2014top10: Ready Player One by Ernest Cline

In the weeks running up to New Year I’m going to post reviews of the best ten books I read this year. They will be in no particular order until the final one which is my favourite of them all.

As it stands they include four YA books, three adult, one fantasy and a graphic novel (ish). 70% of them are written by women, two are debuts and all bar three have been newly published in the UK this year. One of them is a hardback I lugged around for a few weeks, one I read in an hour, another I read twice in three hours and one of them is the most challenging books I’ve read this year.

They’re my favourites because of what they say, how I came across them, who gave them to me, how I felt reading them, their writing and how I remember them.

ready player one

I don’t know what drew me to Ready Player One. Maybe it was the cover or the odd comment about how brilliant it is, but at one point earlier this year, I found myself reading a book I wouldn’t normally have picked up and being utterly captivated by it. It’s one of the funnest books I’ve read in a long time. The world Ernest Cline has created is bizarre because it’s part reality and part a gigantic online game which has pretty much taken over the world. People attend schools in virtual reality and can create entire planets to escape the bleak world they now live in. Wade Watts is one of these people escaping to OASIS, and is also a gunter; someone hell-bent on solving the game within OASIS its creator James Halliday created before he died. Whoever solves it wins Halliday’s trillion-dollar fortune and ownership of OASIS. It’s been five years, and no one has come close to solving even the first clue.

As you might imagine, Wade manages to solve it the first clue and starts a race between himself, other gunters and IOI, the company looking to monetise OASIS. It’s a thrilling read and I’m sure there are a number of references those interested in gaming will get, but Ernest Cline has succeeded in writing a book that welcomes gamers and non-gamers alike. The only references to games I’m ever like to pick up on are ones about Spyro Gateway to Glimmer, but it doesn’t take anything away from this really quite astonishing debut.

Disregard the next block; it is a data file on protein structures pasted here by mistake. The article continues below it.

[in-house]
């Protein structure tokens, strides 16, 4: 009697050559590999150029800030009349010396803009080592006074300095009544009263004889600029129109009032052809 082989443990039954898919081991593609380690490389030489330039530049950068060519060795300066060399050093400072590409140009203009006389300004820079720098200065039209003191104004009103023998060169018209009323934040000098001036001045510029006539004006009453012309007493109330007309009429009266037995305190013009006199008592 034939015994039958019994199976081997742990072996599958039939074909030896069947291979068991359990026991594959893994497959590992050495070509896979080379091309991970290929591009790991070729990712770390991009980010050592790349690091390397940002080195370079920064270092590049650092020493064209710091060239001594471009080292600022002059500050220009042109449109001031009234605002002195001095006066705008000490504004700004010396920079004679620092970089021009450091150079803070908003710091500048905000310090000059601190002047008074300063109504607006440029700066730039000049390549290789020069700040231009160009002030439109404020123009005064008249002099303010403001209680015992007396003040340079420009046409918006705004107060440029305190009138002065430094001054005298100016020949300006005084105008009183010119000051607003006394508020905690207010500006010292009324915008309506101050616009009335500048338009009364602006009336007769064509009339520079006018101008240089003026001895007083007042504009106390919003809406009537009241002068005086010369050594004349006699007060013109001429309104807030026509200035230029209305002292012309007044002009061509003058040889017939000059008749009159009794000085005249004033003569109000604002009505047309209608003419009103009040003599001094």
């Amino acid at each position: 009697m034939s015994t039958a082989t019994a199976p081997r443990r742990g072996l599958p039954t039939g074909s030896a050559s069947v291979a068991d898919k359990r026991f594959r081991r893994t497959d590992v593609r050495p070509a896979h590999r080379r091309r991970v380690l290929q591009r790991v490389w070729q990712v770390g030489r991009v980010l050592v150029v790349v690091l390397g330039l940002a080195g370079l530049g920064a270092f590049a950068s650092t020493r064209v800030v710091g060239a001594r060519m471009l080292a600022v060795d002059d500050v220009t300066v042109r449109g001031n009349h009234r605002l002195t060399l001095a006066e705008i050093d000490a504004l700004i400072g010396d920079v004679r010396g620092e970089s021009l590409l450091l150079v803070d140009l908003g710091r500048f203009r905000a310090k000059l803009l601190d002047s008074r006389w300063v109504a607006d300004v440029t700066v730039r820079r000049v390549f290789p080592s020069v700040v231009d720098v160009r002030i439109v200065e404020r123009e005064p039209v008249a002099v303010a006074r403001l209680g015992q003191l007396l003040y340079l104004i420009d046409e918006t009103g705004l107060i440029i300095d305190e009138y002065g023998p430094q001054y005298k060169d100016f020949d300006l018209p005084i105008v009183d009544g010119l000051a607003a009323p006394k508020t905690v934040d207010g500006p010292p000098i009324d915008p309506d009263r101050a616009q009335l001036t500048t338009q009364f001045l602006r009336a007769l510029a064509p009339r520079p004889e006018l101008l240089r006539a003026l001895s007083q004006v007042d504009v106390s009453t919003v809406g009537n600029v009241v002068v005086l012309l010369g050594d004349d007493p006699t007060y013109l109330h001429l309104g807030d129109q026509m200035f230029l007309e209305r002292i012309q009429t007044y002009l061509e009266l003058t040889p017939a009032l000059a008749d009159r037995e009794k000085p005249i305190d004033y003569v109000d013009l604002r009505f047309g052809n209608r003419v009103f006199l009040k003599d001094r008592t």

I’ve heard a film is in the works and honestly, I have mixed feelings about it. Whilst I would love to see a film adaptation of Ready Player One, how it would be done is a mystery. The majority of the story takes place in OASIS where everyone has an avatar and it’s only about a quarter set in the “real” world, as it were. I hope it’s good. The book deserves an excellent adaptation.

This is another book my friend (same one as before) is holding hostage and it’s probably just as well in this case because I would read it over and over until I knew it off by heart. That’s not a bad thing really, but there are thousands of books out there to read so as long as she’s got it, I won’t be distracted. At some point I’m going to demand it back, and I look forward to getting completely lost in Ernest’s world again. Award for best world created in 2014 definitely goes to Ernest.


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